We’ve decided to get married in a church because we both feel more comfortable with a religious ceremony. The ceremonies offered by register offices and hotels were lovely, but they…
Written by Louise Holt Last updated: September 13, 2006
What’s the first thing that shoots through your mind when you get engaged? Is it years of blissful happiness with your future husband? Is it the thought of changing your name and becoming a respectable “Mrs”?
Of course not!… You picture yourself in the dress of your dreams, in the venue of your dreams (with, of course, the man of your dreams!), and you’re away in your own little daydream.
Unfortunately, even the cheapest, most basic wedding requires money. To achieve the day of our dreams, Paul and I will have to budget very carefully. The first thing we did was to merge our bank accounts ‐ big, scary step! This isn’t ideal for every couple, but if you do have different accounts, I’d definitely recommend setting up another separate one for the wedding.
By putting all our wedding funds in one account, we can take stock of what we have. Every month, we’re putting a little more money into our savings account, so that it’s slowly building up. We’re trying to see it as a totally separate thing from our usual account, and once the money goes in, it’s off limits (or else!).
There’s an excellent budget planner here on Confetti, and if you want my advice ‐ USE IT! It helps you to set out everything you need, and how much you expect to pay for it all. You might think you don’t need a planner, but when all the little things like the rings, and the bridesmaids’ tiaras, and even your make‐up, start to add up, you soon realise you have an extra few hundred pounds on your bill.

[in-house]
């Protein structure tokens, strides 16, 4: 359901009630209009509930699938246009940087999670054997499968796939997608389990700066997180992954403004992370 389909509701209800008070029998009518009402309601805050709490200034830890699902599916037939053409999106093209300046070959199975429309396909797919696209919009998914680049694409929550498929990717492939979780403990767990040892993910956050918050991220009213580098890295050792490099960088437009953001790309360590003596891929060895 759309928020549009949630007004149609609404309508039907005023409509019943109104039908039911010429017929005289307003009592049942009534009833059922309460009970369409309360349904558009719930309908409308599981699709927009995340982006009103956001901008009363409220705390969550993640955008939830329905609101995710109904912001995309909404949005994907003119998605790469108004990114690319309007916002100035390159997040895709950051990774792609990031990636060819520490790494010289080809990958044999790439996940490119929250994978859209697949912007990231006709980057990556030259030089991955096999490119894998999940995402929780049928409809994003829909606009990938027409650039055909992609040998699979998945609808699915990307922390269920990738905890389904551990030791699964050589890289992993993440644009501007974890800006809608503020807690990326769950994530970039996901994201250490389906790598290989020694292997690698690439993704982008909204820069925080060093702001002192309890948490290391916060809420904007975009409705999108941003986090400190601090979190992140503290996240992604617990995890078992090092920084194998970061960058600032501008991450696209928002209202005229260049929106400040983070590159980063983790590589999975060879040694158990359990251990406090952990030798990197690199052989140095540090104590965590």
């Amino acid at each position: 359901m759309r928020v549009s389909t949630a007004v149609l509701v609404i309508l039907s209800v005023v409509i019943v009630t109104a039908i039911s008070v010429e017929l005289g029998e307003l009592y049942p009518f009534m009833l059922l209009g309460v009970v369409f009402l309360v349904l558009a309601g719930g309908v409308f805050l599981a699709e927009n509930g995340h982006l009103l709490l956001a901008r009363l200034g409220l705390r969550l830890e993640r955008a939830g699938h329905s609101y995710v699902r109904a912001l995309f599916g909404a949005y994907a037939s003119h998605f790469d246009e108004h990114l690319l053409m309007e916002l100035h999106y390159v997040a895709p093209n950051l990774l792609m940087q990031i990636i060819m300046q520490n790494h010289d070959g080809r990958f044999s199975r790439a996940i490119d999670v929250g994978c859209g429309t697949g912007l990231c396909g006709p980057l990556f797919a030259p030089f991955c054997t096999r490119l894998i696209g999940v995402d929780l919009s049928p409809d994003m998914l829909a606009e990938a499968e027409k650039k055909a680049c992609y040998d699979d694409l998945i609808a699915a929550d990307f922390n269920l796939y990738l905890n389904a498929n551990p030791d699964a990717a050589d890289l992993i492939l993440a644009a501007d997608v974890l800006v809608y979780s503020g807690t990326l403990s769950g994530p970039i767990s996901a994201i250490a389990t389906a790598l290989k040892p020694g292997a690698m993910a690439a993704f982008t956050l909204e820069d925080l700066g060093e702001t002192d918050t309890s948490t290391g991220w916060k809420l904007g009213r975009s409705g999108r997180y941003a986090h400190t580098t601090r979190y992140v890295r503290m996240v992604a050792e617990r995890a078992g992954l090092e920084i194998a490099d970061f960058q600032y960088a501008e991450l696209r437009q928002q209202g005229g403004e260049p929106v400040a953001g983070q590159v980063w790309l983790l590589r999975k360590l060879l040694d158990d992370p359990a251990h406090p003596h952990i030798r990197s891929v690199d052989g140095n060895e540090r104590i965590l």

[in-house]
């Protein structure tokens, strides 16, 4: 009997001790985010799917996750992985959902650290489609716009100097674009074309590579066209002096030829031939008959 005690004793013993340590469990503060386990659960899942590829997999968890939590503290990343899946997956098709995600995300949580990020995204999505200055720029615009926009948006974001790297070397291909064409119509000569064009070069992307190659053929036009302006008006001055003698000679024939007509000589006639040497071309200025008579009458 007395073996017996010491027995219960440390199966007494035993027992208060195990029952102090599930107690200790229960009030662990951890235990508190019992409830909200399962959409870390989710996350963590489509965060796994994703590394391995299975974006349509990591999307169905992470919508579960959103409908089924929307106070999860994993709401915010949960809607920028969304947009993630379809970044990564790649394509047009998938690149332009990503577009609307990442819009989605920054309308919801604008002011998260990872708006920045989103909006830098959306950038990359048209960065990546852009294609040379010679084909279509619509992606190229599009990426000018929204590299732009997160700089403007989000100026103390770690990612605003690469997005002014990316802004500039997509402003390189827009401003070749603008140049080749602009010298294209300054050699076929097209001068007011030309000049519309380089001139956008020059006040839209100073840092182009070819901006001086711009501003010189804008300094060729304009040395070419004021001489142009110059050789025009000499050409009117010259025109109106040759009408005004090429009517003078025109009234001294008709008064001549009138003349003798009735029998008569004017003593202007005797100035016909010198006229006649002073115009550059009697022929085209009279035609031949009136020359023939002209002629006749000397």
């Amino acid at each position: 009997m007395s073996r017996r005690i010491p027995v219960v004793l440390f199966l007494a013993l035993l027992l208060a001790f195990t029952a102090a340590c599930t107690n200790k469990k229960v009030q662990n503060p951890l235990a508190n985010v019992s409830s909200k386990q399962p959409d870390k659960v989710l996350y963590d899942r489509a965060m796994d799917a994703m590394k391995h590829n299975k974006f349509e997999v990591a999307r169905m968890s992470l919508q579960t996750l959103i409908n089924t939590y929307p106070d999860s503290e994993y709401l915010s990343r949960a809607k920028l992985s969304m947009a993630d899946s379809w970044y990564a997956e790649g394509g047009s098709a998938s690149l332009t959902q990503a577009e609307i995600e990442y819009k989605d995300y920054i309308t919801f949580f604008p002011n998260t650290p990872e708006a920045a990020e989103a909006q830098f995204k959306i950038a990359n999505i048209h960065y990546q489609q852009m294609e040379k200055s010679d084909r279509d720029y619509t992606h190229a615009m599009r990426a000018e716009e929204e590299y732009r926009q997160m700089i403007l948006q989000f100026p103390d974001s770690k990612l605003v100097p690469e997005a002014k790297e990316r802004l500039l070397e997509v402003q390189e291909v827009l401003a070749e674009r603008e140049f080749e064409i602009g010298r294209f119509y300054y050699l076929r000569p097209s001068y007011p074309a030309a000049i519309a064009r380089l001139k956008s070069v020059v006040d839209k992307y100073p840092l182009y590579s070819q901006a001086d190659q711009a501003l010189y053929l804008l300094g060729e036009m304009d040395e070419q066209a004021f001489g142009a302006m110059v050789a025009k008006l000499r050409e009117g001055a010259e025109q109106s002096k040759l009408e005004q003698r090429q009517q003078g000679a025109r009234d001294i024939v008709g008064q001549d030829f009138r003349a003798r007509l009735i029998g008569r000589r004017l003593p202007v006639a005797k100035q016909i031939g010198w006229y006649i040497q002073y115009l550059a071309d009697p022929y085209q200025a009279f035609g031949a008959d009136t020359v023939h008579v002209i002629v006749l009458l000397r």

For us, the budget was the starting point for all the serious planning. We began to work out what we could buy, and what we would have to do ourselves. We also learned that it’s very important to talk everything through with each other. If there’s something expensive that we really want for the wedding, we can try to cut costs elsewhere so we’ll be able to afford it.
We started with the basics ‐ where were we going to get married and have the reception, and how were we going to get there? How many guests did we want to invite? Were we having a big party and a buffet for lots of people, or a sit down meal for our close friends and family? By making sure all the main things were in place, and we decided we could play around with the little things to fit our budget.
Once you’ve set up your budget planner, make sure you keep it up to date. This will help you keep track of what you’ve paid for and what you have yet to afford.
Oh, and one word of warning ‐ weddings are always more expensive than you think, so always try to work “under budget” for as long as you possibly can. You’re bound to splash out more on certain things than you think you will.
The most important thing to remember is that this is your day. Several of our relatives said ‘But people will expect a three course meal,’ and ‘But you’ve GOT to have real champagne for your toast!’ but we have stuck to our guns. We know this has to be a budget wedding, or it won’t be a wedding at all! It doesn’t matter what your guests expect, it’s all about what you want to do, and how much you can afford. You really don’t want to start married life with a huge bank loan if you can possibly help it.
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